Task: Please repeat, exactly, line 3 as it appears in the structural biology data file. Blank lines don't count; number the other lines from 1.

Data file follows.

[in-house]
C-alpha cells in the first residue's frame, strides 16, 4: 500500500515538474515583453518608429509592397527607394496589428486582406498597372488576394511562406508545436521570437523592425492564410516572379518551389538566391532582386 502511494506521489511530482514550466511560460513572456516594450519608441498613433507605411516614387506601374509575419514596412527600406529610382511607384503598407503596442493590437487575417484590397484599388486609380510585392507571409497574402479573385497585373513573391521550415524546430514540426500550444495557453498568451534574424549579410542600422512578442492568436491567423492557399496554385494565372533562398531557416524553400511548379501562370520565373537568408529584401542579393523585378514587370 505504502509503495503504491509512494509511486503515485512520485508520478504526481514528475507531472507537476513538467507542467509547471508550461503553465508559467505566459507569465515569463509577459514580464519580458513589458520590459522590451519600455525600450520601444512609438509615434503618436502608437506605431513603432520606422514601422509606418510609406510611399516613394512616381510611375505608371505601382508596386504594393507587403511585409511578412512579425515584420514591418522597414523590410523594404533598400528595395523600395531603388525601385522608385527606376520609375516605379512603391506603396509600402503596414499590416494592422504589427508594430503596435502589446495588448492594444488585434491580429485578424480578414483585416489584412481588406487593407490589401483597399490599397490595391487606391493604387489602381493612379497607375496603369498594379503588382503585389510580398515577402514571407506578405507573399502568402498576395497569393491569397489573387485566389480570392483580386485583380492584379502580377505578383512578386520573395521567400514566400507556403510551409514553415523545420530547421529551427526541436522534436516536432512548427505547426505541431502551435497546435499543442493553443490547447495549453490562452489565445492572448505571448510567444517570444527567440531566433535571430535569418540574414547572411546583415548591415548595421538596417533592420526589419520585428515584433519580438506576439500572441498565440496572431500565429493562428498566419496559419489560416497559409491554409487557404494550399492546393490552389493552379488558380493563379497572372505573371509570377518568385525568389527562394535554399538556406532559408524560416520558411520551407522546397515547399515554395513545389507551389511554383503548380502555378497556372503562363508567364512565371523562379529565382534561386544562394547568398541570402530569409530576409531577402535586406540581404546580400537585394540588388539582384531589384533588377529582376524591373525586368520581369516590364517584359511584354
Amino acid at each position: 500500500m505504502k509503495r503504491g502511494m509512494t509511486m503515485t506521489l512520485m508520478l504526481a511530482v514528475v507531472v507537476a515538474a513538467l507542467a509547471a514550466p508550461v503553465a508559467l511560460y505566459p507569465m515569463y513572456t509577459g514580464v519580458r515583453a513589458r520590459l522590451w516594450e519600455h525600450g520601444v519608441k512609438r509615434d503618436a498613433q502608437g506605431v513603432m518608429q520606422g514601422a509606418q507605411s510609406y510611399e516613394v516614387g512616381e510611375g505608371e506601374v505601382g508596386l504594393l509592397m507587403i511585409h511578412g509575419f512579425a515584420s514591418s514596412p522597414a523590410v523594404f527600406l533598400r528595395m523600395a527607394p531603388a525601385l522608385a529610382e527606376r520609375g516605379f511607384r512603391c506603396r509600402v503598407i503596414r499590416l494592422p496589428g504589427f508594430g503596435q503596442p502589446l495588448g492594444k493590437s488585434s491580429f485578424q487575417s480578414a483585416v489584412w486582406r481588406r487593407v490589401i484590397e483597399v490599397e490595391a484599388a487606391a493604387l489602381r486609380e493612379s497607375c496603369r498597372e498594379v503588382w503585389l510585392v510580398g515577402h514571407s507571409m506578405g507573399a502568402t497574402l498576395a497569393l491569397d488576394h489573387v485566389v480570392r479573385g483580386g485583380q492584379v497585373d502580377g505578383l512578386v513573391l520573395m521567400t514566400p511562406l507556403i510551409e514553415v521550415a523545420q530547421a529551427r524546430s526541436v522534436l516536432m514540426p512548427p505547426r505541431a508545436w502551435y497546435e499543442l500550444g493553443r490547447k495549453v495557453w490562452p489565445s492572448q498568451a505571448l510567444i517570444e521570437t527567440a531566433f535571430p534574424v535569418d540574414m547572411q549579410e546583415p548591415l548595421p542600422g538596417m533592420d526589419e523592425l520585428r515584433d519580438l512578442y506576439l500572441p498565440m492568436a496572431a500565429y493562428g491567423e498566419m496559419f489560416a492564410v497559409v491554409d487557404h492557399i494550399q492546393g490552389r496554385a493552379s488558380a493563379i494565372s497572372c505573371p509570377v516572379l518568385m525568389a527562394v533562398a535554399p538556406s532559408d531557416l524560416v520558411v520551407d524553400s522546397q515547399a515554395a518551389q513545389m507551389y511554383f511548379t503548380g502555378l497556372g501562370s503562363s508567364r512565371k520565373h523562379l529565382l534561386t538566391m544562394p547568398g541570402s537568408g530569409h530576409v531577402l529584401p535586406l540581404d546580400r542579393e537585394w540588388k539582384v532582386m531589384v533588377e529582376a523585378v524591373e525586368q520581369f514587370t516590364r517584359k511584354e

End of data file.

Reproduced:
Amino acid at each position: 500500500m505504502k509503495r503504491g502511494m509512494t509511486m503515485t506521489l512520485m508520478l504526481a511530482v514528475v507531472v507537476a515538474a513538467l507542467a509547471a514550466p508550461v503553465a508559467l511560460y505566459p507569465m515569463y513572456t509577459g514580464v519580458r515583453a513589458r520590459l522590451w516594450e519600455h525600450g520601444v519608441k512609438r509615434d503618436a498613433q502608437g506605431v513603432m518608429q520606422g514601422a509606418q507605411s510609406y510611399e516613394v516614387g512616381e510611375g505608371e506601374v505601382g508596386l504594393l509592397m507587403i511585409h511578412g509575419f512579425a515584420s514591418s514596412p522597414a523590410v523594404f527600406l533598400r528595395m523600395a527607394p531603388a525601385l522608385a529610382e527606376r520609375g516605379f511607384r512603391c506603396r509600402v503598407i503596414r499590416l494592422p496589428g504589427f508594430g503596435q503596442p502589446l495588448g492594444k493590437s488585434s491580429f485578424q487575417s480578414a483585416v489584412w486582406r481588406r487593407v490589401i484590397e483597399v490599397e490595391a484599388a487606391a493604387l489602381r486609380e493612379s497607375c496603369r498597372e498594379v503588382w503585389l510585392v510580398g515577402h514571407s507571409m506578405g507573399a502568402t497574402l498576395a497569393l491569397d488576394h489573387v485566389v480570392r479573385g483580386g485583380q492584379v497585373d502580377g505578383l512578386v513573391l520573395m521567400t514566400p511562406l507556403i510551409e514553415v521550415a523545420q530547421a529551427r524546430s526541436v522534436l516536432m514540426p512548427p505547426r505541431a508545436w502551435y497546435e499543442l500550444g493553443r490547447k495549453v495557453w490562452p489565445s492572448q498568451a505571448l510567444i517570444e521570437t527567440a531566433f535571430p534574424v535569418d540574414m547572411q549579410e546583415p548591415l548595421p542600422g538596417m533592420d526589419e523592425l520585428r515584433d519580438l512578442y506576439l500572441p498565440m492568436a496572431a500565429y493562428g491567423e498566419m496559419f489560416a492564410v497559409v491554409d487557404h492557399i494550399q492546393g490552389r496554385a493552379s488558380a493563379i494565372s497572372c505573371p509570377v516572379l518568385m525568389a527562394v533562398a535554399p538556406s532559408d531557416l524560416v520558411v520551407d524553400s522546397q515547399a515554395a518551389q513545389m507551389y511554383f511548379t503548380g502555378l497556372g501562370s503562363s508567364r512565371k520565373h523562379l529565382l534561386t538566391m544562394p547568398g541570402s537568408g530569409h530576409v531577402l529584401p535586406l540581404d546580400r542579393e537585394w540588388k539582384v532582386m531589384v533588377e529582376a523585378v524591373e525586368q520581369f514587370t516590364r517584359k511584354e